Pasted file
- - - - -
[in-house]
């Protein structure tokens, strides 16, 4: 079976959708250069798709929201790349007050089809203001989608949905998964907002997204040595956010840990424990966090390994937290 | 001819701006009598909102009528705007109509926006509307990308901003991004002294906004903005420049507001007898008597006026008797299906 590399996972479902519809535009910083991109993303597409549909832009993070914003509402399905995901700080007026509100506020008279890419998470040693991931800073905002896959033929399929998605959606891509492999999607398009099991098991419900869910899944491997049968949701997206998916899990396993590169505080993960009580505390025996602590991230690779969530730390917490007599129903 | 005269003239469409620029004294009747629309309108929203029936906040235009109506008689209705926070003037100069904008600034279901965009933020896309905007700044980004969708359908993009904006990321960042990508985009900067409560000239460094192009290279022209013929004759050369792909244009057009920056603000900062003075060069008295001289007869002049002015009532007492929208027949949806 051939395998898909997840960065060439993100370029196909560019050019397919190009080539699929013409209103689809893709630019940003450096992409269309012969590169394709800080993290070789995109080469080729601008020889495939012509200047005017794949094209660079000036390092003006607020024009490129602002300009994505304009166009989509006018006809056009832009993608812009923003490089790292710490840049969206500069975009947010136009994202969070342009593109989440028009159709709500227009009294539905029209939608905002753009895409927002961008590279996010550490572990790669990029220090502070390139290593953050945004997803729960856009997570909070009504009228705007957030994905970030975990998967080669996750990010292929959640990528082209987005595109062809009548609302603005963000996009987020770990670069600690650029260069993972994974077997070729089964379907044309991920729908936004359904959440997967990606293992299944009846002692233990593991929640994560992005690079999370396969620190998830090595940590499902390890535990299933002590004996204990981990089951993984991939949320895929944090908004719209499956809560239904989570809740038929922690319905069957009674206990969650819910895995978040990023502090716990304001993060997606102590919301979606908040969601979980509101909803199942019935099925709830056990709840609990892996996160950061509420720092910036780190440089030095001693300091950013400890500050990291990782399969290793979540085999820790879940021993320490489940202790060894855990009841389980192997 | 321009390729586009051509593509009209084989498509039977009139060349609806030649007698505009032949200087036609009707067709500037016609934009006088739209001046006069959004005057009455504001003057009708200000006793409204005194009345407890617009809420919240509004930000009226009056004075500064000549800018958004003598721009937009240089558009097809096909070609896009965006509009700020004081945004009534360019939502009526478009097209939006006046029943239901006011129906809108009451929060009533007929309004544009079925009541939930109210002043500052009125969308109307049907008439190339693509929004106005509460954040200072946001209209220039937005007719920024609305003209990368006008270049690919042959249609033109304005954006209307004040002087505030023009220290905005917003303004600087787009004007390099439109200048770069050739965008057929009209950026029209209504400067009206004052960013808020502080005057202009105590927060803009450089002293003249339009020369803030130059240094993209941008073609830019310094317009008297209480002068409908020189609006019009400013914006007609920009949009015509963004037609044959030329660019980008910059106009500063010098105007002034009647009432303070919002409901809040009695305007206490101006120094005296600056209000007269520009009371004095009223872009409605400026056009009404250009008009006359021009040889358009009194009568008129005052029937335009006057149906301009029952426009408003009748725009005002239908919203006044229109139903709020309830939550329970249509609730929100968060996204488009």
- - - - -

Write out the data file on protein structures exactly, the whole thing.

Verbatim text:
[in-house]
């Protein structure tokens, strides 16, 4: 079976959708250069798709929201790349007050089809203001989608949905998964907002997204040595956010840990424990966090390994937290 | 001819701006009598909102009528705007109509926006509307990308901003991004002294906004903005420049507001007898008597006026008797299906 590399996972479902519809535009910083991109993303597409549909832009993070914003509402399905995901700080007026509100506020008279890419998470040693991931800073905002896959033929399929998605959606891509492999999607398009099991098991419900869910899944491997049968949701997206998916899990396993590169505080993960009580505390025996602590991230690779969530730390917490007599129903 | 005269003239469409620029004294009747629309309108929203029936906040235009109506008689209705926070003037100069904008600034279901965009933020896309905007700044980004969708359908993009904006990321960042990508985009900067409560000239460094192009290279022209013929004759050369792909244009057009920056603000900062003075060069008295001289007869002049002015009532007492929208027949949806 051939395998898909997840960065060439993100370029196909560019050019397919190009080539699929013409209103689809893709630019940003450096992409269309012969590169394709800080993290070789995109080469080729601008020889495939012509200047005017794949094209660079000036390092003006607020024009490129602002300009994505304009166009989509006018006809056009832009993608812009923003490089790292710490840049969206500069975009947010136009994202969070342009593109989440028009159709709500227009009294539905029209939608905002753009895409927002961008590279996010550490572990790669990029220090502070390139290593953050945004997803729960856009997570909070009504009228705007957030994905970030975990998967080669996750990010292929959640990528082209987005595109062809009548609302603005963000996009987020770990670069600690650029260069993972994974077997070729089964379907044309991920729908936004359904959440997967990606293992299944009846002692233990593991929640994560992005690079999370396969620190998830090595940590499902390890535990299933002590004996204990981990089951993984991939949320895929944090908004719209499956809560239904989570809740038929922690319905069957009674206990969650819910895995978040990023502090716990304001993060997606102590919301979606908040969601979980509101909803199942019935099925709830056990709840609990892996996160950061509420720092910036780190440089030095001693300091950013400890500050990291990782399969290793979540085999820790879940021993320490489940202790060894855990009841389980192997 | 321009390729586009051509593509009209084989498509039977009139060349609806030649007698505009032949200087036609009707067709500037016609934009006088739209001046006069959004005057009455504001003057009708200000006793409204005194009345407890617009809420919240509004930000009226009056004075500064000549800018958004003598721009937009240089558009097809096909070609896009965006509009700020004081945004009534360019939502009526478009097209939006006046029943239901006011129906809108009451929060009533007929309004544009079925009541939930109210002043500052009125969308109307049907008439190339693509929004106005509460954040200072946001209209220039937005007719920024609305003209990368006008270049690919042959249609033109304005954006209307004040002087505030023009220290905005917003303004600087787009004007390099439109200048770069050739965008057929009209950026029209209504400067009206004052960013808020502080005057202009105590927060803009450089002293003249339009020369803030130059240094993209941008073609830019310094317009008297209480002068409908020189609006019009400013914006007609920009949009015509963004037609044959030329660019980008910059106009500063010098105007002034009647009432303070919002409901809040009695305007206490101006120094005296600056209000007269520009009371004095009223872009409605400026056009009404250009008009006359021009040889358009009194009568008129005052029937335009006057149906301009029952426009408003009748725009005002239908919203006044229109139903709020309830939550329970249509609730929100968060996204488009």